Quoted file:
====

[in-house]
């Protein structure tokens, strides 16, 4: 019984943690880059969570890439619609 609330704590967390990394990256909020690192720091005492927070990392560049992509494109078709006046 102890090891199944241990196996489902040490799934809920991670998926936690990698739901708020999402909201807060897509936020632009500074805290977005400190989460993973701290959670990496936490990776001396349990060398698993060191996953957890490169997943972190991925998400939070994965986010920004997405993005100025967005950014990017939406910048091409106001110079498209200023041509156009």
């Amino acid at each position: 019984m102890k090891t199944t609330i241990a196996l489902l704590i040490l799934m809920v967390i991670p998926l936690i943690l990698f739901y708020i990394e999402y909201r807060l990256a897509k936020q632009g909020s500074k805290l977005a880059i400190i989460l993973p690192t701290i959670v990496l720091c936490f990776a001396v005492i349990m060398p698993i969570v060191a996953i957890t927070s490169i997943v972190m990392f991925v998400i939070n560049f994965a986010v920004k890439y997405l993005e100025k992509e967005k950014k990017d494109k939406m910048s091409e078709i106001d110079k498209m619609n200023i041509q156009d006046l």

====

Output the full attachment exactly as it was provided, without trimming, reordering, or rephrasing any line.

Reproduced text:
[in-house]
């Protein structure tokens, strides 16, 4: 019984943690880059969570890439619609 609330704590967390990394990256909020690192720091005492927070990392560049992509494109078709006046 102890090891199944241990196996489902040490799934809920991670998926936690990698739901708020999402909201807060897509936020632009500074805290977005400190989460993973701290959670990496936490990776001396349990060398698993060191996953957890490169997943972190991925998400939070994965986010920004997405993005100025967005950014990017939406910048091409106001110079498209200023041509156009």
């Amino acid at each position: 019984m102890k090891t199944t609330i241990a196996l489902l704590i040490l799934m809920v967390i991670p998926l936690i943690l990698f739901y708020i990394e999402y909201r807060l990256a897509k936020q632009g909020s500074k805290l977005a880059i400190i989460l993973p690192t701290i959670v990496l720091c936490f990776a001396v005492i349990m060398p698993i969570v060191a996953i957890t927070s490169i997943v972190m990392f991925v998400i939070n560049f994965a986010v920004k890439y997405l993005e100025k992509e967005k950014k990017d494109k939406m910048s091409e078709i106001d110079k498209m619609n200023i041509q156009d006046l």